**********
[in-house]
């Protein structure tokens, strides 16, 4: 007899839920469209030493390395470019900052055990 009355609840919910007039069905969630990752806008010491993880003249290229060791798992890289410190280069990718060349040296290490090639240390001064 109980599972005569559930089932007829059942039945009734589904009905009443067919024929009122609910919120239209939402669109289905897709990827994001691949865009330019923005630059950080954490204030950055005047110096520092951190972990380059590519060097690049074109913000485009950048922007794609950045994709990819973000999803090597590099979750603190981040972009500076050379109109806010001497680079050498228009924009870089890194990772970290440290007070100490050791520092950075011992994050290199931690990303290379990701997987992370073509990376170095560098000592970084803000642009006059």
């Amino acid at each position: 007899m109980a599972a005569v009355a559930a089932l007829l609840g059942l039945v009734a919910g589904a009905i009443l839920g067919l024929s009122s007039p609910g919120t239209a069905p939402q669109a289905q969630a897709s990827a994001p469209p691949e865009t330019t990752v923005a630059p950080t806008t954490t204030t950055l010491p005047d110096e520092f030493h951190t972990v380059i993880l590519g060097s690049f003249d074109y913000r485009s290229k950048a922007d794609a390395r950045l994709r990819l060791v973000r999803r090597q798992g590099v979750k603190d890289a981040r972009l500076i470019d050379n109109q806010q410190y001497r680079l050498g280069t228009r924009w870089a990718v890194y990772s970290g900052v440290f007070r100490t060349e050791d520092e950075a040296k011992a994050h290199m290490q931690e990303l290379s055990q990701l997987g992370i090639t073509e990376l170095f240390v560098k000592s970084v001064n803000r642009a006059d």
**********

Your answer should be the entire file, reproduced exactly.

[in-house]
């Protein structure tokens, strides 16, 4: 007899839920469209030493390395470019900052055990 009355609840919910007039069905969630990752806008010491993880003249290229060791798992890289410190280069990718060349040296290490090639240390001064 109980599972005569559930089932007829059942039945009734589904009905009443067919024929009122609910919120239209939402669109289905897709990827994001691949865009330019923005630059950080954490204030950055005047110096520092951190972990380059590519060097690049074109913000485009950048922007794609950045994709990819973000999803090597590099979750603190981040972009500076050379109109806010001497680079050498228009924009870089890194990772970290440290007070100490050791520092950075011992994050290199931690990303290379990701997987992370073509990376170095560098000592970084803000642009006059």
């Amino acid at each position: 007899m109980a599972a005569v009355a559930a089932l007829l609840g059942l039945v009734a919910g589904a009905i009443l839920g067919l024929s009122s007039p609910g919120t239209a069905p939402q669109a289905q969630a897709s990827a994001p469209p691949e865009t330019t990752v923005a630059p950080t806008t954490t204030t950055l010491p005047d110096e520092f030493h951190t972990v380059i993880l590519g060097s690049f003249d074109y913000r485009s290229k950048a922007d794609a390395r950045l994709r990819l060791v973000r999803r090597q798992g590099v979750k603190d890289a981040r972009l500076i470019d050379n109109q806010q410190y001497r680079l050498g280069t228009r924009w870089a990718v890194y990772s970290g900052v440290f007070r100490t060349e050791d520092e950075a040296k011992a994050h290199m290490q931690e990303l290379s055990q990701l997987g992370i090639t073509e990376l170095f240390v560098k000592s970084v001064n803000r642009a006059d």